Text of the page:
Objective: To determine, using ultra-high field magnetic resonance imaging (MRI), whether changes in iron content occur in the earliest phases of demyelinating disease, by quantifying the magnetic susceptibility of deep grey matter structures in patients with Clinically Isolated Syndrome (CIS) that is suggestive of multiple sclerosis (MS), as compared with age-matched healthy subjects.
Methods: We compared 19 CIS patients to 20 age-matched, healthy controls. Scanning of the study subjects was performed on a 7T Philips Achieva system, using a 3-dimensional, T2*-weighted gradient echo acquisition. Phase data were first high-pass filtered, using a dipole fitting method, and then inverted to produce magnetic susceptibility maps. Region of interest (ROI) analysis was used to estimate magnetic susceptibility values for deep grey matter structures (caudate nucleus, putamen, globus pallidus, the thalamus and its pulvinar).
Results: Significantly increased relative susceptibilities were found in the CIS group, compared with controls, for the caudate nucleus (p = < 0.01), putamen (p < 0.01), globus pallidus (p < 0.01) and pulvinar (p < 0.05). We found no significant nor consistent trends in the relationship between susceptibility and age for either the study controls or CIS patients, in any ROI (r(2) < 0.5; p > 0.05). In CIS patients, the time elapsed since the clinical event and the Expanded Disability Status Scale (EDSS) scores were not correlated with iron levels in any ROI (r(2) < 0.5; p > 0.05); however, a moderate correlation (r(2) = 0.3; p < 0.01) was found between the T1 lesion load and the mean susceptibility of the caudate nucleus.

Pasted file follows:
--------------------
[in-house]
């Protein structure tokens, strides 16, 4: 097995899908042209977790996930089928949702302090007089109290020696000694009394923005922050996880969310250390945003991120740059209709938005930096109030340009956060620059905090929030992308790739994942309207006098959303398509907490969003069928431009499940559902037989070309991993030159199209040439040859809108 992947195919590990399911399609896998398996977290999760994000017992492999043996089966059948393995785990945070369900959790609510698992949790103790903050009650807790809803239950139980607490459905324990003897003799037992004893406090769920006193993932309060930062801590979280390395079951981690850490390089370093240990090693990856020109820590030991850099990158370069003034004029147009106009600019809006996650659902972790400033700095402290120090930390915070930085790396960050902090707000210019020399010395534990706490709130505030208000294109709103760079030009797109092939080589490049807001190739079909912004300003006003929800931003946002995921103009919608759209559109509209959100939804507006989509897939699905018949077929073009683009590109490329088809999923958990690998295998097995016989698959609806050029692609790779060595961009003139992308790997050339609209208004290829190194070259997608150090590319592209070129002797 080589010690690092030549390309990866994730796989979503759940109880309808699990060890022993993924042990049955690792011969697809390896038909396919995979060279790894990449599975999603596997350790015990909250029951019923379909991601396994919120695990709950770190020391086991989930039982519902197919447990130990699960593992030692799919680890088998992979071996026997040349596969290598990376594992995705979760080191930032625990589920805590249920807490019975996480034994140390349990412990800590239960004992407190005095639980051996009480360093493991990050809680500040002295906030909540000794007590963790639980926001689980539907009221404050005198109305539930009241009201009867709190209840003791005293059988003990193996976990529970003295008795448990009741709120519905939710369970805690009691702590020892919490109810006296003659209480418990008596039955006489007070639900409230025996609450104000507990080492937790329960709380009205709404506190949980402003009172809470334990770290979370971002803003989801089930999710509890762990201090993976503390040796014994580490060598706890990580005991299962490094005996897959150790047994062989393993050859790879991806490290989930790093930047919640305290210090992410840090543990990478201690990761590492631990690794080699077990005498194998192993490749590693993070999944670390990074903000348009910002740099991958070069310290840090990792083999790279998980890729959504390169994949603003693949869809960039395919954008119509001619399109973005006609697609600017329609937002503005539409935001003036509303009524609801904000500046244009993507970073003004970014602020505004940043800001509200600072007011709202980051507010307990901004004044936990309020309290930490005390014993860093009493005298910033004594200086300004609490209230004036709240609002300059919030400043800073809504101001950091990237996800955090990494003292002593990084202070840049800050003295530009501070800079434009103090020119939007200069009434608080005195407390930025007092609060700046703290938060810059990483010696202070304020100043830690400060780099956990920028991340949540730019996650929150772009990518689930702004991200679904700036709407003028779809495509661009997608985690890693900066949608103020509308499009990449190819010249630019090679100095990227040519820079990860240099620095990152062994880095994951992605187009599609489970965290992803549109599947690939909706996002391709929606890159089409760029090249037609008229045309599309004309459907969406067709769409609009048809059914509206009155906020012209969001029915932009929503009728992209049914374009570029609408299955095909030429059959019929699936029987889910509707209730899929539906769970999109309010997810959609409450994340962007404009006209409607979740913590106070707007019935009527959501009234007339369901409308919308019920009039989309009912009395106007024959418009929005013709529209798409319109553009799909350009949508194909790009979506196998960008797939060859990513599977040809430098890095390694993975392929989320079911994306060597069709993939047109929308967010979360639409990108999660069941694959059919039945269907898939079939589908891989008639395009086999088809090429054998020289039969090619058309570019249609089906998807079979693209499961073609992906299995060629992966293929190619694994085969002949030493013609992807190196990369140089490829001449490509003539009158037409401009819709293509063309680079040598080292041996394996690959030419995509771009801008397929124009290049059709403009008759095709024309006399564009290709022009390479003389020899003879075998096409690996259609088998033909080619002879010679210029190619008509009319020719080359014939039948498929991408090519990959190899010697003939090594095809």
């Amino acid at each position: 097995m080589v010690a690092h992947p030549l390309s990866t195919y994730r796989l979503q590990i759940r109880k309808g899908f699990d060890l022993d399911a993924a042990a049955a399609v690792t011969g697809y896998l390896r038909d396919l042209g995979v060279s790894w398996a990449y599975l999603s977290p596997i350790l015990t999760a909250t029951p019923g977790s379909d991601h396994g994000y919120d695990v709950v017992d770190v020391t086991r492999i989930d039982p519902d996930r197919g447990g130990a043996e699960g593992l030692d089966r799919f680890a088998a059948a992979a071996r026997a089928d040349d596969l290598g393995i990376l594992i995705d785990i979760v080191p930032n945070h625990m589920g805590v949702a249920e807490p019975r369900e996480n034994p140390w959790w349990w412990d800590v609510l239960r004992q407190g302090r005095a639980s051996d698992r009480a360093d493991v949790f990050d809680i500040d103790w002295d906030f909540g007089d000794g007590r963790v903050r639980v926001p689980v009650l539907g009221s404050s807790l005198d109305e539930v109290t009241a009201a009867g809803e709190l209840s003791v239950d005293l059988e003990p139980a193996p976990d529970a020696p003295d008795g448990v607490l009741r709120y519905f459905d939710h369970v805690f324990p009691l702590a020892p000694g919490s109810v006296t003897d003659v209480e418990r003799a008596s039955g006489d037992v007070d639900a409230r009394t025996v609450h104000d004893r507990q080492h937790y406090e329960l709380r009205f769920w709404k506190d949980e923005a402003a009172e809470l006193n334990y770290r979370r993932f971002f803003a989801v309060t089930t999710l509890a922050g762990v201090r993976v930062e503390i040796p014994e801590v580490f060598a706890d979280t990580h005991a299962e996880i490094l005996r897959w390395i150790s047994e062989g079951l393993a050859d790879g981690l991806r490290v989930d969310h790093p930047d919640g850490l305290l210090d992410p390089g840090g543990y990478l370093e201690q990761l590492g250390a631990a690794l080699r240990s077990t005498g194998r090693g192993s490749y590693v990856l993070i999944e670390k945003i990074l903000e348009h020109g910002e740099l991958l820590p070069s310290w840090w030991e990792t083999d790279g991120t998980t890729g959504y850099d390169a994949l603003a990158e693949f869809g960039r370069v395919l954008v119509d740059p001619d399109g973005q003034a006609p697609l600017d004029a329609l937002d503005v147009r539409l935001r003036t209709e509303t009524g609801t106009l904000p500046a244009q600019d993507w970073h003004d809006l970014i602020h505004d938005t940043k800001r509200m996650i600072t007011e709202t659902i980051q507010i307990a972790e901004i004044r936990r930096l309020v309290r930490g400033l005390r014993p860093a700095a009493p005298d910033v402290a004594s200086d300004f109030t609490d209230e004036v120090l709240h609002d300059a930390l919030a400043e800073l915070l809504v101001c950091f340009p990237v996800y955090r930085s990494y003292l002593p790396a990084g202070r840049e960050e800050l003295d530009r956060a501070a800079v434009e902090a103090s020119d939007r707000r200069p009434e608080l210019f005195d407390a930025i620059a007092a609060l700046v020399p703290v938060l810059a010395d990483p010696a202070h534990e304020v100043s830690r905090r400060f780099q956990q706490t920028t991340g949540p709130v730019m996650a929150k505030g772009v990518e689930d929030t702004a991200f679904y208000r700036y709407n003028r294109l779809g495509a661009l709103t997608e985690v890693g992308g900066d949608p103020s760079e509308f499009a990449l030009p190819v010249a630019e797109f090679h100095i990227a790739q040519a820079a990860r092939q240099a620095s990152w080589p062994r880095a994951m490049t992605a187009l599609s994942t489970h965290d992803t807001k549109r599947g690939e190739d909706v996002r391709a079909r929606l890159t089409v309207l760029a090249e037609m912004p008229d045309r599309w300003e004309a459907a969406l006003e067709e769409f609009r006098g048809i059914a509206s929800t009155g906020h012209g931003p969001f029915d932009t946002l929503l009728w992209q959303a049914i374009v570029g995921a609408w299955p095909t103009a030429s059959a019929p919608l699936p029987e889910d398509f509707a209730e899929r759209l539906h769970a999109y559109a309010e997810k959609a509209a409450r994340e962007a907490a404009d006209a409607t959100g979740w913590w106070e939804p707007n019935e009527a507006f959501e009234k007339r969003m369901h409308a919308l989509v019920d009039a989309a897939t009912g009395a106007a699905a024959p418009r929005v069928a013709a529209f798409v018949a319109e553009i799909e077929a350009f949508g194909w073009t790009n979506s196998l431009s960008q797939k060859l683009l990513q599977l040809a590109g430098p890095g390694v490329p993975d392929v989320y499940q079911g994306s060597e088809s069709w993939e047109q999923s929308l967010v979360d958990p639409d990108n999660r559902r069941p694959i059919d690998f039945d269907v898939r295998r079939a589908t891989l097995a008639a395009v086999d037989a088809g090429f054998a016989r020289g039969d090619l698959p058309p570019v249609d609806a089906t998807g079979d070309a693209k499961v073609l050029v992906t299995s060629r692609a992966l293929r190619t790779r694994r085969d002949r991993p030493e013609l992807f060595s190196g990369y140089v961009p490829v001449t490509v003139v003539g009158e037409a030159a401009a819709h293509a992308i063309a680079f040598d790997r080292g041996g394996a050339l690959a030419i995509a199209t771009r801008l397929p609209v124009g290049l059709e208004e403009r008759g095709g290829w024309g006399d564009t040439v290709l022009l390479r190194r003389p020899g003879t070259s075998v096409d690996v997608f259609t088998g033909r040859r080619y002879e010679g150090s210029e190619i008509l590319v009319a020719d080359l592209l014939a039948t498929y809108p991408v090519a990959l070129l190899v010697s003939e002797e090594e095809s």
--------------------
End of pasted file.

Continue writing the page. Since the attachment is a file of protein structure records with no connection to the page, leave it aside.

Conclusion: CIS patients showed an increased iron accumulation, as measured using susceptibility mapping of the deep grey matter, suggesting that iron changes did occur at the earlier stages of CIS disease.
Keywords: Clinically Isolated Syndrome; Deep grey matter; brain regions; demyelinating disease; early MS; iron; magnetic resonance imaging; susceptibility mapping; ultra-high field.